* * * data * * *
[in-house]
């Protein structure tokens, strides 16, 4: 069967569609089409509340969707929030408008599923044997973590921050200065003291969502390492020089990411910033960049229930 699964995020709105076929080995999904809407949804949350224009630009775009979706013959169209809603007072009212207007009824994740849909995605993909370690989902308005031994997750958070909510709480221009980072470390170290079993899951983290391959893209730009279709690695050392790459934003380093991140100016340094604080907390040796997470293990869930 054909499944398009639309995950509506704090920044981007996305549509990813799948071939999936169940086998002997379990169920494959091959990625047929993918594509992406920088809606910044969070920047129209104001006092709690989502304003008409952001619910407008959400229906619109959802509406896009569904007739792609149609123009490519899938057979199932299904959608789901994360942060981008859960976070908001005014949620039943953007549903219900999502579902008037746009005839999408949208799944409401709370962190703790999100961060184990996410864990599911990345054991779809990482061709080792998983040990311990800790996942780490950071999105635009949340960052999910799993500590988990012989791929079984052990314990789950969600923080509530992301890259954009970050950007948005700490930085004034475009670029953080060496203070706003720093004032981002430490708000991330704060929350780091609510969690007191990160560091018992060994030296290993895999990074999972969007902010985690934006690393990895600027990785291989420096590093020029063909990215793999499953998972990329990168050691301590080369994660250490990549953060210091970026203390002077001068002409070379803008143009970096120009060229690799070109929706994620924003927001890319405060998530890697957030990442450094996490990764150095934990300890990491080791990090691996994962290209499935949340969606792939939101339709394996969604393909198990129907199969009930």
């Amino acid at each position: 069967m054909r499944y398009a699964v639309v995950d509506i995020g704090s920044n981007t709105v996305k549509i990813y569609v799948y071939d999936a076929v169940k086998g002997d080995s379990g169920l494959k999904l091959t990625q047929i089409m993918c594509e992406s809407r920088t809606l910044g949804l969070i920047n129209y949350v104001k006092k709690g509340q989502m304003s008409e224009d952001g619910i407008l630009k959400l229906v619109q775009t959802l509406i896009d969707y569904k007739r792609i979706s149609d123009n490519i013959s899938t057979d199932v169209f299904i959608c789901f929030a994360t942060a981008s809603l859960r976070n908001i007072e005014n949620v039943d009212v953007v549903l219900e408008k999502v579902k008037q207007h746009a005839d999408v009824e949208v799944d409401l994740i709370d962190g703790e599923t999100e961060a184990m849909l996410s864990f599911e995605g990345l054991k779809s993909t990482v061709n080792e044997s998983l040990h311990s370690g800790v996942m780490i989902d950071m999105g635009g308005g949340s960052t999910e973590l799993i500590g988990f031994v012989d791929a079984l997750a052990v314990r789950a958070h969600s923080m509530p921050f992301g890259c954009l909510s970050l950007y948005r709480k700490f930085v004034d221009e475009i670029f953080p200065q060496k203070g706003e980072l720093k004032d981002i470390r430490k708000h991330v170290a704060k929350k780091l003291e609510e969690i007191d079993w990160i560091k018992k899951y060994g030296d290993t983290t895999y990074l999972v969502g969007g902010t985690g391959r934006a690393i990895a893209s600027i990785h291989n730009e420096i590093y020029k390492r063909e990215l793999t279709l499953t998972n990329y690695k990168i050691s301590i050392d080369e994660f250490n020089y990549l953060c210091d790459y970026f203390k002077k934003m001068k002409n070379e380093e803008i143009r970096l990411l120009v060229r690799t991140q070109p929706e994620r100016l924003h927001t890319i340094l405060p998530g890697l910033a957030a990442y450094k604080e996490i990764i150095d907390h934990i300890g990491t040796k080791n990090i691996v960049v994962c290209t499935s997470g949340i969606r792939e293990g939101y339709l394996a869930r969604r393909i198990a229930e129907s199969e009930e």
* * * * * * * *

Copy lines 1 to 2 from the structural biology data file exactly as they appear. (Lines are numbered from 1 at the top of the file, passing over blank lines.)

[in-house]
């Protein structure tokens, strides 16, 4: 069967569609089409509340969707929030408008599923044997973590921050200065003291969502390492020089990411910033960049229930 699964995020709105076929080995999904809407949804949350224009630009775009979706013959169209809603007072009212207007009824994740849909995605993909370690989902308005031994997750958070909510709480221009980072470390170290079993899951983290391959893209730009279709690695050392790459934003380093991140100016340094604080907390040796997470293990869930 054909499944398009639309995950509506704090920044981007996305549509990813799948071939999936169940086998002997379990169920494959091959990625047929993918594509992406920088809606910044969070920047129209104001006092709690989502304003008409952001619910407008959400229906619109959802509406896009569904007739792609149609123009490519899938057979199932299904959608789901994360942060981008859960976070908001005014949620039943953007549903219900999502579902008037746009005839999408949208799944409401709370962190703790999100961060184990996410864990599911990345054991779809990482061709080792998983040990311990800790996942780490950071999105635009949340960052999910799993500590988990012989791929079984052990314990789950969600923080509530992301890259954009970050950007948005700490930085004034475009670029953080060496203070706003720093004032981002430490708000991330704060929350780091609510969690007191990160560091018992060994030296290993895999990074999972969007902010985690934006690393990895600027990785291989420096590093020029063909990215793999499953998972990329990168050691301590080369994660250490990549953060210091970026203390002077001068002409070379803008143009970096120009060229690799070109929706994620924003927001890319405060998530890697957030990442450094996490990764150095934990300890990491080791990090691996994962290209499935949340969606792939939101339709394996969604393909198990129907199969009930």